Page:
Regency Deportment - acquiring it
Posted by Patsy on October 28, 1997 at 04:21:03:
In response to Regency Deportment, written by Sue on October 27, 1997 at 11:34:29
] Can anyone offer an insight into the way Regency ladies
] carried themselves ? ...snipped
What an interesting note from Sue and Jenny!
Jennie is quite correct - a wooden busk does keep you straight, and little girls were put into stays at a very young age - certainly 7 or 8 years by some accounts. (see PS at bottom).
Contemporary Regency and late 18c records reveal that girls (boys less so, I think?) were expected to have their skeletons improved (today we might say deformed) by
the long term use of backboards and shoulder straps. ( oooh, the poor things must have suffered). For evidence :
*W Thackery " Vanity Fair" First or second chapter I seem to remember
*Diary by Mary Somerville
*Most 18Cent portraits of women, if seen sideways on, how that their shoulders are BEHIND their spines. Try this today, it hurts.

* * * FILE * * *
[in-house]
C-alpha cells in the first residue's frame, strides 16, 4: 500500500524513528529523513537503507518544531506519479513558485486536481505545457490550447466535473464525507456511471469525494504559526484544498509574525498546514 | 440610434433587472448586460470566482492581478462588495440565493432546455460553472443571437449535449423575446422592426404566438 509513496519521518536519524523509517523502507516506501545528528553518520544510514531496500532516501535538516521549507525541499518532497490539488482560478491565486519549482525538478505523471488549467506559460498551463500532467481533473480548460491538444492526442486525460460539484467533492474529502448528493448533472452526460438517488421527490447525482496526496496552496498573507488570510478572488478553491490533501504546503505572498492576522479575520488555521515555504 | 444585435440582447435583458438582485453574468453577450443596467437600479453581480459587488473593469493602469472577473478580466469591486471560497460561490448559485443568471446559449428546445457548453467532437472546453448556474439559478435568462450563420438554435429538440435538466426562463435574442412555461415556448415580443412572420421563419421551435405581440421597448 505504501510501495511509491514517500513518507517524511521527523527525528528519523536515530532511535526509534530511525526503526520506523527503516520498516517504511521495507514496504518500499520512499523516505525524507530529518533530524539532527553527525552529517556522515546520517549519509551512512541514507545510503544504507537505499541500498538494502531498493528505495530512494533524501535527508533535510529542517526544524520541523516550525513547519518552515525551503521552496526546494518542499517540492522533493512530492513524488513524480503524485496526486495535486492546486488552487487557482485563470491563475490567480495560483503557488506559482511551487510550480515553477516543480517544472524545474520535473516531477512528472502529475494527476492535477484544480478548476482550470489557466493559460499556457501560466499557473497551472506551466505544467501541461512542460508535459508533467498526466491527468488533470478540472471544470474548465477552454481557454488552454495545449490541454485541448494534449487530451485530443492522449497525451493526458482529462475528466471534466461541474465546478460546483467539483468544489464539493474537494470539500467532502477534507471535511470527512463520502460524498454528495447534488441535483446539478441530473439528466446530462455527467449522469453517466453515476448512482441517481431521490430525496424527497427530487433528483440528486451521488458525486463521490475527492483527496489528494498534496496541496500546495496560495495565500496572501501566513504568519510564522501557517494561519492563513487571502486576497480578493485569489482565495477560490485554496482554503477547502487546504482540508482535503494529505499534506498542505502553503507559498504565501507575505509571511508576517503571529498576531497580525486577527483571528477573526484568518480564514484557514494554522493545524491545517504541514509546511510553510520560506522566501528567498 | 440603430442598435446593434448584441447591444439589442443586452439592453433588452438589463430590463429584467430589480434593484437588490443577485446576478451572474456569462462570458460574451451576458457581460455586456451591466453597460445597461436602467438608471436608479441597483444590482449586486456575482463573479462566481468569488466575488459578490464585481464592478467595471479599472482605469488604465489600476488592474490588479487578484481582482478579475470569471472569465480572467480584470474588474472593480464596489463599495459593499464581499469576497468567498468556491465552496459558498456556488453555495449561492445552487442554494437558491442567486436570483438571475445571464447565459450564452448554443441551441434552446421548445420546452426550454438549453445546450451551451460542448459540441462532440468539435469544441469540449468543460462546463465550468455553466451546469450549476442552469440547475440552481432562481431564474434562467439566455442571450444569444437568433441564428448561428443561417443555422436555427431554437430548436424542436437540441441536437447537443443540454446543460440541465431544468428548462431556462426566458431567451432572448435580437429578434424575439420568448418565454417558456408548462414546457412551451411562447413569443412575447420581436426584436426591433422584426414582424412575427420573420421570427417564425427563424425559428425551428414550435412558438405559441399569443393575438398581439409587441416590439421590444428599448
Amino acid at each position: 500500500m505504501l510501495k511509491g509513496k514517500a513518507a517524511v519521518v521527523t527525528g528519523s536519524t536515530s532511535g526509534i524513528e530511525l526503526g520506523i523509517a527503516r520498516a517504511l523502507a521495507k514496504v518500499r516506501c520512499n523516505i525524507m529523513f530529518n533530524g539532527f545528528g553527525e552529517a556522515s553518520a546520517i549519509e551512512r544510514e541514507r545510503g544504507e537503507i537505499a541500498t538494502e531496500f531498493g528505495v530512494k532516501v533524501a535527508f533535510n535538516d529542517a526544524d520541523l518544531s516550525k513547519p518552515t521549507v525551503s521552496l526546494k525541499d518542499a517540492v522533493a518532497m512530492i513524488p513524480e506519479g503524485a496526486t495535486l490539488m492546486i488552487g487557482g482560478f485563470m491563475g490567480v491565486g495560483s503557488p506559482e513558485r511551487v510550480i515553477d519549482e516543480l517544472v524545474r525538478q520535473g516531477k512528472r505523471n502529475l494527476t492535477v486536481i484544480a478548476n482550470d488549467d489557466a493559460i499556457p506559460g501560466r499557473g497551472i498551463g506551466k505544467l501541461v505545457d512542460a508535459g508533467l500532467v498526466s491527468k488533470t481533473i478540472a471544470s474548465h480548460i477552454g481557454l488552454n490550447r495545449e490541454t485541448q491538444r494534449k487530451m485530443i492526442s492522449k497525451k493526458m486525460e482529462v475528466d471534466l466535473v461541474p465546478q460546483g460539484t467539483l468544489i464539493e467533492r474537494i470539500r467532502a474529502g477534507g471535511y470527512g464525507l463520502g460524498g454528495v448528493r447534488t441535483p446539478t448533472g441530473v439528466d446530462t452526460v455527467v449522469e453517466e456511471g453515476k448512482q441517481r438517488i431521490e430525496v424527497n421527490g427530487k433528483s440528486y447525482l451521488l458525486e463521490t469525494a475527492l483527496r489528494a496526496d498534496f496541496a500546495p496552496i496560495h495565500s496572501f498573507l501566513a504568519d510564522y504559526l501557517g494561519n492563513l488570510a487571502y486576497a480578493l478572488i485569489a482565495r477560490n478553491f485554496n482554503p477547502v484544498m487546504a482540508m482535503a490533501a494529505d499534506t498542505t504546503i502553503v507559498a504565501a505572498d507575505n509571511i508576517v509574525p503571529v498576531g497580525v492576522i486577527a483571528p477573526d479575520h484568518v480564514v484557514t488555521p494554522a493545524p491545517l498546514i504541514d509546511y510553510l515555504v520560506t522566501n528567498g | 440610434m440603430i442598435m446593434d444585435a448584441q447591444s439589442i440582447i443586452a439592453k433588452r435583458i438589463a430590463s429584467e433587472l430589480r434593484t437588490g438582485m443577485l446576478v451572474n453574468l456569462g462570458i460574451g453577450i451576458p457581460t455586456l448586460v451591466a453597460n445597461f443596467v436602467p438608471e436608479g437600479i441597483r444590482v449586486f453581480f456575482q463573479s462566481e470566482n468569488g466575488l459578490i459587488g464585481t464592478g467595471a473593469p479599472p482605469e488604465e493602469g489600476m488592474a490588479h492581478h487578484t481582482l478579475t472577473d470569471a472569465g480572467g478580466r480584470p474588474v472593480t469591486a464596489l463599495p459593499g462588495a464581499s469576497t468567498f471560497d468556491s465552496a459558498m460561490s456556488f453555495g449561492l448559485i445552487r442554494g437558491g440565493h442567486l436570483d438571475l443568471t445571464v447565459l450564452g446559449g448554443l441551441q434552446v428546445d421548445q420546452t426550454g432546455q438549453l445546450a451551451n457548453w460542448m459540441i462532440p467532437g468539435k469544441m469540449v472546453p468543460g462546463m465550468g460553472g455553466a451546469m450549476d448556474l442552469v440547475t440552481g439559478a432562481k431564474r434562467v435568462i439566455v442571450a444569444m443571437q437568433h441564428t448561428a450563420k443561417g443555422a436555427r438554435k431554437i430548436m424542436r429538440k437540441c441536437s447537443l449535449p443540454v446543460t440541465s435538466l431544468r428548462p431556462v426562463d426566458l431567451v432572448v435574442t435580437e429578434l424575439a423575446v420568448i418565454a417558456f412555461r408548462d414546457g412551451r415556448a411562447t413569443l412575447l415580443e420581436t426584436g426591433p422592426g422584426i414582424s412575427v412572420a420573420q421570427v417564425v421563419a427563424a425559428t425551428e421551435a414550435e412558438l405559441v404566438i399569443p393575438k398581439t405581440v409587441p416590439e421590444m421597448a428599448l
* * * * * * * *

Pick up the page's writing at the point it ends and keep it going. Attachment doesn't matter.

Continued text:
*Costume sources today (can't remember, can look them up) comment on 18C dresses having small arm holes set much further back than today.
*18C stays had shoulder straps where the front of the strap goes back under armpit, thereby pulling the shoulders back, expanding the chest and narrowing the back. Again portraits show this.
*Somewhere I have seen a test of early Victorian deportment being the ability to hold a coin between your shoulder blades. (Try it!)
I know some the Regency aficionados will say the above are contemporary Regency. The Regency was short, and I am sure education / child rearing standards did not change very quickly.
PS I have seen several references to 18/19C girls being
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